The Big Time Returns to Oklahoma

The Big Time Returns to Oklahoma

by George England 

Photos by Mel Stanley

Editor's Comments:  This is the second of George's two-part article on the return of professional road racing to Oklahoma in 1977. The first race was an IMSA event held at Hallett earlier in 1977.

On July 30, it was big time racing again, this time SCCA-style with the Trans Am featured. Filling out the weekend was the Bosch Gold Cup of Super Vees and the Bilstein Scirocco Cup Challenge. The old names in Trans Am racing have disappeared but the new stars were there-- Peter Gregg, Roy Woods, Gregg Pickett, Ludwig Heimrath, Bob Tullius.

panoramaIn the Gold Cup group were some familiar faces: our own Eddie Miller driving the Haas Lola, Bob Lazier the Ward Auto Club Lola, Tom Bagley, Fred Phillips--all well-known SCCA drivers who did not disappoint the crowd at all.

Being only a 2-day event, the Trans Am weekend was a little faster paced than the 3-day IMSA event preceeding it. Saturday was another hot day, 99 degrees officially and practice started early with the Sciroccos. These cars are allowed a few modifications which make them a little faster than their SSB counterparts and this was evident as a handful of SSB entrants filled in the back of the pack and stayed there. Lynn Pittman from Colorado was one of the amateurs we recognized.

The Gold Cup Super Vees were the real speed demons with Tom Bagley setting a new overall track record of 1:16.9. It’s been established on the old surface that Hallett is a Formula car course and Bagley proved it to be true on the new surface, beating even the Turbo Porsches’ time. Though not quite as fast as the Super Vees, the big Trans Am cars provided lots of noise and excitement and that, together with the name drivers, drew a pretty good Saturday crowd.

The feature of the day was the Bilstein Scirocco race which seemed a little dull compared with our recent SS donnybrooks, but they put on a good show for the full 33 laps. Eddie Wachs won the event rather handily with Ted Roberts and Bill Deters having a good race for 2nd and 3rd, respectively.monza

Roy Woods Monza

After the feature race, it was more Trans Am qualifying and the big boys were really getting it on by now. Happily, the track surface was staying intact. I was surprised at the rather quiet sounds coming from the Turbo Porsches. They didn’t put out nearly as much exhaust noise as the other cars; just a whistling rumble as the turbo came on but my, how they do fly!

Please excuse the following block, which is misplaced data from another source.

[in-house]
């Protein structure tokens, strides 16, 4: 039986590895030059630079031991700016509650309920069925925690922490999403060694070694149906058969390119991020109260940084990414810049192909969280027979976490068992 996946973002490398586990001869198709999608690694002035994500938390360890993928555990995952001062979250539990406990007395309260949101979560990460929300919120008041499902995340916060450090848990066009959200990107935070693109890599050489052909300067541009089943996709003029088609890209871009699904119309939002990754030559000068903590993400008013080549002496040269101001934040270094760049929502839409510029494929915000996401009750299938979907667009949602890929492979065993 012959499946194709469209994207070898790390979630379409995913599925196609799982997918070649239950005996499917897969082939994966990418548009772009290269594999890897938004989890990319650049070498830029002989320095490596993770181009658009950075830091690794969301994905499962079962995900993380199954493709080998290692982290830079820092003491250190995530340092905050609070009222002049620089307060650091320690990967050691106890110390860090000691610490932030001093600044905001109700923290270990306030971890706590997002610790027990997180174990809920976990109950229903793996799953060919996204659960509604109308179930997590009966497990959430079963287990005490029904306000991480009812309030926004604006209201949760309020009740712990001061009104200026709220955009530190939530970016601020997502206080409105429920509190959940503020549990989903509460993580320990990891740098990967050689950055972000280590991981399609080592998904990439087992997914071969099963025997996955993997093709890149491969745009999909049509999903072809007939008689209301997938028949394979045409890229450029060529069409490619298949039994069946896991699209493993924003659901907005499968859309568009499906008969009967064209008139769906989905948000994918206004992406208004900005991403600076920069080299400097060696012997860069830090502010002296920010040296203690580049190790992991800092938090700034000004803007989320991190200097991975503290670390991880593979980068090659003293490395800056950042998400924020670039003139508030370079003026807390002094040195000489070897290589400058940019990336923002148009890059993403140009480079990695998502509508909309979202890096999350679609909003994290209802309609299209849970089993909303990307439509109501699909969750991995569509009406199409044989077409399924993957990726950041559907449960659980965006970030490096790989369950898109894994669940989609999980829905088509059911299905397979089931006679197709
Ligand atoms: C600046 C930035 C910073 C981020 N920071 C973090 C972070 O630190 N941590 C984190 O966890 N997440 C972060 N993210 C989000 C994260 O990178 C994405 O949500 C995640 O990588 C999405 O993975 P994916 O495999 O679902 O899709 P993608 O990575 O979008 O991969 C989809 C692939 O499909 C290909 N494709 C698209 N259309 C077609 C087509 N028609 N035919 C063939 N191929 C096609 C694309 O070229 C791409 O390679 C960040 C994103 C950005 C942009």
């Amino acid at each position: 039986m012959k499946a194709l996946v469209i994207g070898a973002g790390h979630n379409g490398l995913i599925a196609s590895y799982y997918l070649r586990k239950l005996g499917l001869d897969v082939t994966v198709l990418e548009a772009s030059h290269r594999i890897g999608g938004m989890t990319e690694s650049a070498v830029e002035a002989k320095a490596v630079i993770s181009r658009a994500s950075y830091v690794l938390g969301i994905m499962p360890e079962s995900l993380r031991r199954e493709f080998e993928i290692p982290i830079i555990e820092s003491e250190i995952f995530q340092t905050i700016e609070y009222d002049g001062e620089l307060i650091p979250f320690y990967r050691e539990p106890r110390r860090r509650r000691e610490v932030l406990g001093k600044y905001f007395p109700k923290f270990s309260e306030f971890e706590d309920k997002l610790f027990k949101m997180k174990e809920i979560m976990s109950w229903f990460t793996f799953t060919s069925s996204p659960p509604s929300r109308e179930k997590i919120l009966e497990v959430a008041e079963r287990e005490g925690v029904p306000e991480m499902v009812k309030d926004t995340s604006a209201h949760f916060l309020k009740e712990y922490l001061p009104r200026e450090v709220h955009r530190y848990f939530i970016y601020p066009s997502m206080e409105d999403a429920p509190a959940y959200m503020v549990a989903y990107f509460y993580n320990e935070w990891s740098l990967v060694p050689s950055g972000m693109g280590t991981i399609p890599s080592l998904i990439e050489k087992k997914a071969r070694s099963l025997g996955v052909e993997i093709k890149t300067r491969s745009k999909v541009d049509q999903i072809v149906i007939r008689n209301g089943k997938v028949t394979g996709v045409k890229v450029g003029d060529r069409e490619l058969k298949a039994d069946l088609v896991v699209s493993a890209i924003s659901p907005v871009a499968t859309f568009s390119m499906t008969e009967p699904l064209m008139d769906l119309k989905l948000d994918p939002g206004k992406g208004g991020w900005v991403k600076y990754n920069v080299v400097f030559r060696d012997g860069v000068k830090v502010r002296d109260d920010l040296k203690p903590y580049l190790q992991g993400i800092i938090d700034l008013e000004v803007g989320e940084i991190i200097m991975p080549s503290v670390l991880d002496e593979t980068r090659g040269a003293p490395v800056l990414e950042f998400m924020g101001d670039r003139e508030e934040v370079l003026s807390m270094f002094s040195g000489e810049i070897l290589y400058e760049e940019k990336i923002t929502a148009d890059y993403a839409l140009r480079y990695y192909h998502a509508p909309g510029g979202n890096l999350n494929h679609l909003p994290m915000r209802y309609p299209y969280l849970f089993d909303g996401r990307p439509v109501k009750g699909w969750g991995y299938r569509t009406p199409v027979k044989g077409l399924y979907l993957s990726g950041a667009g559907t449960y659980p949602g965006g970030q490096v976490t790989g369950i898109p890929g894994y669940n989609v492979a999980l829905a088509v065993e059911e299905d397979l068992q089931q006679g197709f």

Another surprise was the racing Monzas driven by Roy Woods and Gregg Pickett. They are beautiful cars and in the early sessions, they were turningwoods faster times than the Turbo Porsches of Gregg, Heimrath and Shelton, On the short Hallett course they seemed to have a slight edge. The Trans Am series, by the way, has two classes or categories. Cat II is for the all-out FIA classified cars, the Turbos and Monzas and Porsche RSR. The slower Cat I cars included the V-12 Jaguar, the Corvettes, the Porsche Carreras and 911 s, Camaros, etc. Bob Tullius in the XJS Jag was the pro-race favorite in Cat I but John Baur in the 911 was turning in close practice times.

We had two home town entries to root for. We went prepared to root for Jerry Crew in his Mustang, but were happily surprised when John Saucier showed up in the bright red Number 4 Carerra of Larry Green. Seems Larry felt he needed a co-driver and John did so well in practice he wound up with a fulltime job for Sunday’s drive.

Sunday was the BIG DAY starting with the 33- lap Gold Cup for FSVs. Tom Bagley had the pole with his record-setting 1:1 6.9 lap and it was Mr. Bagley most of the way as he lapped all but six of the 21 entries. Despite this, the spectators saw some great racing among the top six cars and the little FSVs definitely had class. Bill Henderson of Denver was 2nd with Eddie Miller in 3rd. Bob Lazier had given Bagley a real race for 30 laps and actually had the lead momentarily but spun out on Turn 6 and couldn’t get restarted!

The 55-lap Trans Am started in 101 degree heat but an ominous thunderhead was building in the northwest. Peter Gregg had the pole with Roy Woods alongside and when the green flag dropped, the Turbo took the led for the afternoon. Some good driving went on behind the leader and by the halfway mark, the field was well scattered. John Saucier (pictured below) was moving very well in


Number 4 until a broken fan belt required a lengthy pit stop. Jerry Crew had been plagued all weekend by gear box problems and he had more of the same but outlasted a bunch to finish 5th in Cat I. John finished in 8th after his pit stop, so the home town guys gave us something to cheer about. Editor's comment: Because John Saucier was listed as a co-driver, Larry Green is recorded as the driver and he got the TransAm points even though he didn't drive.

Behind Gregg in 2nd and 3rd overall were the Turbos of Heimrath and Shelton, Roy Woods had a flat late in the race while running in 2nd place while Gregg Pickett in the other Monza likewise had to change a tire and never got close to the leader. In 4th overall and 1st in Cat I was Bob Tullius in the Jag, who drove his usual impeccable race. The rain came very lightly about lap 30 but it was never a factor. The cold air it brought sure felt good to everyone, though.champagnesmall

L to R: Miss Hallett, Bob Tullius, Peter Gregg, Ludvig Heimrath

In retrospect, we saw two weekends of highly entertaining racing and we must conclude It was a highly-successful opening of Toly’s facilities to professional racing. The press and TV coverage was outstanding and the spectators showed up in larger numbers than many expected to see.

Another happy note: the ambulances never had to move the whole time, testifying to the track design Toly is so rightfully proud of.

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